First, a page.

There you are, sprawled on a poolside lounge chair in the afternoon heat as reggae music drifts by. Gentle splashing sounds mingle with the hum of the hot tub. A frozen margarita rests within easy reach of your dangling arm. From this languor, one clear thought forms: MATH READING. You need a stack of math books to keep you company!
My friend, you’ve come to the right place. Before any more of this lovely summer passes (if you’ll forgive my northern hemispherical bias), allow me to suggest some excellent options for your vacation reading.
Math With Bad Drawings by Ben Orlin
This is a joyous book compiled from material that originally appeared in a blog with the same name. Ben Orlin’s gift is that he is able to think like a teacher, like a student, and like a practicing mathematician. Oh, and draw like a child. So often math is taught to the drowsing student with no sympathy for what the mathematical landscape looks like to practicing mathematicians. But to someone who loves the subject, math is not a deadening series of exercises. It’s a living theme park pulsating with entertainment and enlightenment. Follow Orlin on a romp through a variety of mathematical ideas. His drawings are simple (not bad), but his ideas are sharp and lively.
A Mind at Play by Jimmy Soni and Rob Goodman
This is a biography of Claude Shannon, the man who invented, seemingly from whole cloth, the theory of information that underpins digital communication. It’s a delight to read because Shannon seems to have enjoyed an ideal life, one that we can all wish for. At the beginning, he was anxious and isolated. But having made his breakthrough, he had the good sense to let himself off the hook and enjoy life. As the title suggests, this book talks not only about his work, but about the playfulness that was integral to how his brain worked. We can’t all be as smart or as original as Claude Shannon, but we can learn the lesson that you really need to make time for whatever it is that you find deeply amusing. Grinding away forever on someone else’s agenda is no way to live. And that is why you would see Shannon trundling through the hallowed halls of Bell Labs on his unicycle.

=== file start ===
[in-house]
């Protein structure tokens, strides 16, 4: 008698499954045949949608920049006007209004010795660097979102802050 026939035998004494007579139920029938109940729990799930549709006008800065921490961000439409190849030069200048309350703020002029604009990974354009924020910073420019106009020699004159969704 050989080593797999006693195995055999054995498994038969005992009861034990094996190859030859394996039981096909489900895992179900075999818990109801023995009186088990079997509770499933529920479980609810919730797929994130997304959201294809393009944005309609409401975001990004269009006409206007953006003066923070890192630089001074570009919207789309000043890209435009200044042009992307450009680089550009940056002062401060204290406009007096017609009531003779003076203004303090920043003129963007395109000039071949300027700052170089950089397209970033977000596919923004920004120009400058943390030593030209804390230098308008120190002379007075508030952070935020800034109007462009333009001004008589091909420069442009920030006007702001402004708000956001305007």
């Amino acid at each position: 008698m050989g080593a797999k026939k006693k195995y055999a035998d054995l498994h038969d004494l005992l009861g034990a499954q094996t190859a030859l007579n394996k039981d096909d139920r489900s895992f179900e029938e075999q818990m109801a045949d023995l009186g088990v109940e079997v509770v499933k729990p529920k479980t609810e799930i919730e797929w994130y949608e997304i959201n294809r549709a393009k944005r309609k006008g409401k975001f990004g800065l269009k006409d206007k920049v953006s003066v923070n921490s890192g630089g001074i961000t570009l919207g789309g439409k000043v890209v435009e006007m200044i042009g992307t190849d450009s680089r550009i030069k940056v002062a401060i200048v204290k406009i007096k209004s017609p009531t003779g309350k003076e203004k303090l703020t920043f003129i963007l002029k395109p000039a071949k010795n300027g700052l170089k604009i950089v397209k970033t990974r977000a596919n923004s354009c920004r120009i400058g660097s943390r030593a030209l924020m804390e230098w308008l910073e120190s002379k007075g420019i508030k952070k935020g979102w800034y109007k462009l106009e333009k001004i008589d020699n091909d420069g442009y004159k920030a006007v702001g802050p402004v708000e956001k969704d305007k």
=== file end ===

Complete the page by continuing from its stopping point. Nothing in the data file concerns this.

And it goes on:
Infinitesimal by Amir Alexander
This is the story of a very big elephant and the very small mouse that frightened it. The elephant was prevailing wisdom in Western mathematics, and the mouse was, quite literally, the smallest thing that can be named: the infinitesimal. There are many stories about ideas of disruptive change, but there’s something especially amusing about the fact that infinitesimals were considered so perverse, so grotesque and subversive, that mathematicians in some regions were forbidden to even speak of them. Nevertheless, notions of the infinitesimal (and its big brother, the infinite) did indeed revolutionize mathematics. Like a wild beast slowly tamed, the infinitesimal was horrifying to some and manifestly valuable to others. But even in the hands of people as talented as Leibniz and Newton, it proved remarkably difficult to pin down once and for all. This book tells the story of the taming of the tiniest monster.
Algorithms to Live By by Brian Christian and Tom Griffiths
This is one of my favorite books of recent years. Increasingly, algorithms rule our lives. But what do you know about them? Every question you ask Google passes through the belly of a monster algorithm. Implicitly, you trust the results, but should you? And why? More to the point, if algorithms are so great, how can they help you in your ordinary, non-computerized day-to-day life? The authors of this book make algorithms approachable and accessible. Here are some questions they help you with: How long should you drive around looking for a good parking spot? What’s the best way to organize your bookshelf? The book closes with a genuinely heartwarming meditation on the algorithmic future. While you can learn a lot from the latest research, you don’t need to become a robot. You’ve been programmed pretty darn well by evolution. Instead, computers are getting better at reasoning like you.
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